It took a lot of self-discipline to continue working on myself regardless of what was going on in my life.  The concept of good judgement was instilled in me because I constantly bounced ideas off other people before making any rash decisions. Even when the road was narrowing and it was getting harder to continue, I was able to practice perseverance and stay the course that was laid out for me. Lastly, it took awareness to recognize the blessings that were being given to me. And at the end of the day, it was always up to me to make the most of them.

Recovery – The Change Stage (#9)

Around the three month mark of my sobriety things started to change. The days were more manageable, and the nights were no longer cold, dark and lonely. The tough times I came face to face with in the beginning turned out to be the foundation on which I built my recovery. They say that success is the sum of small efforts repeated day in and day out, and I couldn’t agree more. The problem was, I forgot what it meant to put in effort everyday to accomplish a long term goal. Drug addiction is all about instant gratification. My days spent in agonizing withdrawal were washed away once the drug dealer showed up at my house. The pain of the previous hours were an afterthought because I knew I would be okay, if only for a few hours. Thoughts of hard work were non existent and I lived my life for the next high. Years of my life had passed me by while I was just a lingering onlooker. This time I was actively participating, and this time things were progressing differently.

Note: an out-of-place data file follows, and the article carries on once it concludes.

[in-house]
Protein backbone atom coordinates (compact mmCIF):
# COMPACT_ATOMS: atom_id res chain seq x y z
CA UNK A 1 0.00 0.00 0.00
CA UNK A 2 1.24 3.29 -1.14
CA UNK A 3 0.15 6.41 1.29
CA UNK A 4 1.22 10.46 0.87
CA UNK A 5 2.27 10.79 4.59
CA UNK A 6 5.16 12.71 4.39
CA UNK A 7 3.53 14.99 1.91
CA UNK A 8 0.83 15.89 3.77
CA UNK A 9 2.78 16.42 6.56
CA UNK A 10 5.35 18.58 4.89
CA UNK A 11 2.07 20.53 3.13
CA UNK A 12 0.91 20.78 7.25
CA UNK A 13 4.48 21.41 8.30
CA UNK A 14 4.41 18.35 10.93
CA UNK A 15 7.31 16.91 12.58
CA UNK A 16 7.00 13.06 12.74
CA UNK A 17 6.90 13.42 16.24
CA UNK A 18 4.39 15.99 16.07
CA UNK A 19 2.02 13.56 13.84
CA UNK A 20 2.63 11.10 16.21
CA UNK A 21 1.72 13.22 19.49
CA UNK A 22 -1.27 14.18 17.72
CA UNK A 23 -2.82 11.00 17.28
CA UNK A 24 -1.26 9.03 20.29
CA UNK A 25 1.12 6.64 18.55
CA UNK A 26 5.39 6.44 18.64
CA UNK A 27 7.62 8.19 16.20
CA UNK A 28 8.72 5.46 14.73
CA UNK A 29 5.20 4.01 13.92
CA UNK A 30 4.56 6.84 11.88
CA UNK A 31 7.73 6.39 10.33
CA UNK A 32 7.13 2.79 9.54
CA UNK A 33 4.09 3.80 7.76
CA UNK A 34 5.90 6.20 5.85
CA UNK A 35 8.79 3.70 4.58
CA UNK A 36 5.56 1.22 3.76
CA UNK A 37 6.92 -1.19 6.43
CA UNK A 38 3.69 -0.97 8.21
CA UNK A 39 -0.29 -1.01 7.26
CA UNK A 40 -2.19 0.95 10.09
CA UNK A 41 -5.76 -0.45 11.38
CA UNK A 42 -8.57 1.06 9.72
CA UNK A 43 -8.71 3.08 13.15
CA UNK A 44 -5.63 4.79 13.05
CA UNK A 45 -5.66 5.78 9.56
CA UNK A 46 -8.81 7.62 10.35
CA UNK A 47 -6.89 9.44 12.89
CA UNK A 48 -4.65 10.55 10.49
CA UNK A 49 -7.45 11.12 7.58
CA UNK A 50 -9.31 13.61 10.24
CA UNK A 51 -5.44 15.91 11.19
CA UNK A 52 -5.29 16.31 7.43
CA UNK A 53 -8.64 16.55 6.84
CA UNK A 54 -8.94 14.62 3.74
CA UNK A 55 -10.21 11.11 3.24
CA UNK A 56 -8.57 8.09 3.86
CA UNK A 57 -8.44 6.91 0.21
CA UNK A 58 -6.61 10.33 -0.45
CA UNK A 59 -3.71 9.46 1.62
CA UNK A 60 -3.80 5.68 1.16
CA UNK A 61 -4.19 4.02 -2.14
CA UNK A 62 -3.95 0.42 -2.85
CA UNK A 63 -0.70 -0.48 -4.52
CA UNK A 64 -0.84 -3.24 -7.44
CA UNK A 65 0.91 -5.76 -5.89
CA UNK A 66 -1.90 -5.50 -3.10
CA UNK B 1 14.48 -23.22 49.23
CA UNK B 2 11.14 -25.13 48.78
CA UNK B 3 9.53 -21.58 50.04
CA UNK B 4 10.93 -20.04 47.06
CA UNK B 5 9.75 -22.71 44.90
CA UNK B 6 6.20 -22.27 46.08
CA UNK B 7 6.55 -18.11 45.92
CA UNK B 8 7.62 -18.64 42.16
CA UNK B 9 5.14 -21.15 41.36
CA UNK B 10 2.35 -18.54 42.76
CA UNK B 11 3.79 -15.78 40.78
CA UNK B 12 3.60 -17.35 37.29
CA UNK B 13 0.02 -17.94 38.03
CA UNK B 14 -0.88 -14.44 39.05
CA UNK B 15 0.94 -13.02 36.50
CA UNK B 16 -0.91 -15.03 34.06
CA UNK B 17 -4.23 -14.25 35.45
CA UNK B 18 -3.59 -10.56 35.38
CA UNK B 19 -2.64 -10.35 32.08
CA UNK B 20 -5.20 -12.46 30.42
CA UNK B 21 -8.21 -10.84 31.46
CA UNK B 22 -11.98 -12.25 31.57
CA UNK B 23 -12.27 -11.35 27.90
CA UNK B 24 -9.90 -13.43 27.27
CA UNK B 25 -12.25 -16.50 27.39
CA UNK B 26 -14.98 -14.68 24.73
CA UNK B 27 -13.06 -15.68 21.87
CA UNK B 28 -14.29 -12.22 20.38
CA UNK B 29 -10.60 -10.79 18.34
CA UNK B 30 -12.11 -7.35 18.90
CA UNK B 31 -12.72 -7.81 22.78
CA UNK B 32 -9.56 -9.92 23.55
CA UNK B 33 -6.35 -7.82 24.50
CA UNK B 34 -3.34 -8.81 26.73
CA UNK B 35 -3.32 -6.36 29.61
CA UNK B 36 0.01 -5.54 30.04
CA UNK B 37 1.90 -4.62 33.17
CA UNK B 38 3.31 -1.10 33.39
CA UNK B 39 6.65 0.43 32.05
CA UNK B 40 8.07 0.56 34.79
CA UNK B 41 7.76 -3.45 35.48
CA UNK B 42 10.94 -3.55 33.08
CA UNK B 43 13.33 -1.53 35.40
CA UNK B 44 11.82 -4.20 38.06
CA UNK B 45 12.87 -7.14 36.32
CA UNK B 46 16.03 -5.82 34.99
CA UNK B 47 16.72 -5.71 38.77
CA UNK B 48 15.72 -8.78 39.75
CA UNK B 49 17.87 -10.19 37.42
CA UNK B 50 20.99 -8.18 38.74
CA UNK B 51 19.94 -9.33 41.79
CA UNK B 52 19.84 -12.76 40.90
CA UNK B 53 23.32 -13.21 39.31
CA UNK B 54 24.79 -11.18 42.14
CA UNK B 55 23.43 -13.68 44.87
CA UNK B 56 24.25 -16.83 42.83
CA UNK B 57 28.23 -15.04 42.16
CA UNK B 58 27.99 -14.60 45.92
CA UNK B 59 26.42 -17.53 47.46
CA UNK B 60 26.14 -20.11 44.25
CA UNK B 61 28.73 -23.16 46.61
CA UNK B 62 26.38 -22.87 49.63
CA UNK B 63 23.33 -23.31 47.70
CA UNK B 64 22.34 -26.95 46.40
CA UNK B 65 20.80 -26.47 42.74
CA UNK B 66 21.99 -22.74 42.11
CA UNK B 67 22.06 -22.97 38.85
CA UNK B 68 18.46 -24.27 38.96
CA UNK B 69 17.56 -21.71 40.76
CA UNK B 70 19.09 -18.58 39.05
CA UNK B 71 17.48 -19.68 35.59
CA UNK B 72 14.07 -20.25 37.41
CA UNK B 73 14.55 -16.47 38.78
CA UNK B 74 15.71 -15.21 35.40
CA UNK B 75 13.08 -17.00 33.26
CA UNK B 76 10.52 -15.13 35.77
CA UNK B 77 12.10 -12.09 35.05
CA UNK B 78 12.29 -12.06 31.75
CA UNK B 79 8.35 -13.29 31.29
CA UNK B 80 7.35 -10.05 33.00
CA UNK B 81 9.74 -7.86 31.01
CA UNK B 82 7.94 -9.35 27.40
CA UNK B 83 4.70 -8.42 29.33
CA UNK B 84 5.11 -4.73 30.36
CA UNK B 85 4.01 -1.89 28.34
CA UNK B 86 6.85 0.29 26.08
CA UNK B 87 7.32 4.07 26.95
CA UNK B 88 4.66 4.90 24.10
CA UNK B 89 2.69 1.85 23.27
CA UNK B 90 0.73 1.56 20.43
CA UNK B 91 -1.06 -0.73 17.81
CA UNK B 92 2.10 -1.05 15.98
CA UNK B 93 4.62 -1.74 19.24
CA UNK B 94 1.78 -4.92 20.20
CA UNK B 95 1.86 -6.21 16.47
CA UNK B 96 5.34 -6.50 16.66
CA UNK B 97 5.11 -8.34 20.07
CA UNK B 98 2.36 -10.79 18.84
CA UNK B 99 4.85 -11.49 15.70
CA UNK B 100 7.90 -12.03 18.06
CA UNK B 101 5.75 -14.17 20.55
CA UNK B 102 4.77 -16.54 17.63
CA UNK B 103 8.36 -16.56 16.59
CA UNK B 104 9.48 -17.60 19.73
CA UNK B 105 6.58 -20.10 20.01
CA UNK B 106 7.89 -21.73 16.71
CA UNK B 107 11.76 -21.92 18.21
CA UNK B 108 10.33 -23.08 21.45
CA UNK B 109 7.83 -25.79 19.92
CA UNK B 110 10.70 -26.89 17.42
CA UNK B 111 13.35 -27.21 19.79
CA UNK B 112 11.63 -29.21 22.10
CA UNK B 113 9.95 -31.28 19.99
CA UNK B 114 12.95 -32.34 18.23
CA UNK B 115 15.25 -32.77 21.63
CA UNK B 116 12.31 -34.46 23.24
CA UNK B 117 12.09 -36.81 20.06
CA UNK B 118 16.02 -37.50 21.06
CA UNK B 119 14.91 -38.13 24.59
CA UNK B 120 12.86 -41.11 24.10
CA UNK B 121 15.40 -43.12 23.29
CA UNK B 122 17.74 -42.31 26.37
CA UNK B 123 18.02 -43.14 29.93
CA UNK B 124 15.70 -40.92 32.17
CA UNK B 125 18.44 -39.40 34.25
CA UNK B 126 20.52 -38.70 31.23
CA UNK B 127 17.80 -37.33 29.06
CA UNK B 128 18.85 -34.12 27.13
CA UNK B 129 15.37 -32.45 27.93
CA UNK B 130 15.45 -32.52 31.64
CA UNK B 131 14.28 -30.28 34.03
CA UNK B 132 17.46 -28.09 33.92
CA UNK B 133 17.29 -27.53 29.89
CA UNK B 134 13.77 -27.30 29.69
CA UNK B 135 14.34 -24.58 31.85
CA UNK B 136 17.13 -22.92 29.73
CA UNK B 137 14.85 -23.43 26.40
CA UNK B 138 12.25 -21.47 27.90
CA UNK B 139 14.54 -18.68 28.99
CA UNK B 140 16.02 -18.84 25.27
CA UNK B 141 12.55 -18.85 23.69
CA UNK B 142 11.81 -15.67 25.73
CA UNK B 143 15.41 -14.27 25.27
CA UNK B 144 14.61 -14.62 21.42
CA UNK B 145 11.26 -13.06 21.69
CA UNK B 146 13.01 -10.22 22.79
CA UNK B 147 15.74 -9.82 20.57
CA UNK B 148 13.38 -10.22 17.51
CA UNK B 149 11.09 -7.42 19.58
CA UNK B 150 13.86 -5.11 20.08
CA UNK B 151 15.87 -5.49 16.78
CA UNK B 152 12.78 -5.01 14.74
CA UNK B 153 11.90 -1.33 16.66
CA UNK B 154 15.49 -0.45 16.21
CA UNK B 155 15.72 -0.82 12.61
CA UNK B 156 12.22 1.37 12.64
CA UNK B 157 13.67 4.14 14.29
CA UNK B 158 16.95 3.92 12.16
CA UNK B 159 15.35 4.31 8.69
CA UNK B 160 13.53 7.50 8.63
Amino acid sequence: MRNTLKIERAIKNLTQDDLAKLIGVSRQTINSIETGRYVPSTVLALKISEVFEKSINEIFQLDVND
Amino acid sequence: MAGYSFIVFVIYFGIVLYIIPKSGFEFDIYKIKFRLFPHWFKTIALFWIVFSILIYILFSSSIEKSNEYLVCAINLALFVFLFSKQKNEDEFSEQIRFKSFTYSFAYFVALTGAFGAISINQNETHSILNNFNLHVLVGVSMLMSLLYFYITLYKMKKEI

It was up to me to assume responsibility for where I was in my life, and more importantly why I was there. It was only when I stopped looking for someone to blame that I became the true author of my own story. I looked at myself in the mirror and accepted the fact that I was a 26 year old heroin addict and had been for nearly a decade. I accepted the fact that I wasn’t able to live my life like the other 26 year olds that I went to college with. I came to grips with the fact that my story was different than all of theirs, and comparing how my life had turned out up until this point was of no benefit to me. I found integrity, and assumed responsibility for who I was. I did all of this while living in a halfway house and sharing a single bathroom with five other people. None of this would have been possible with out it.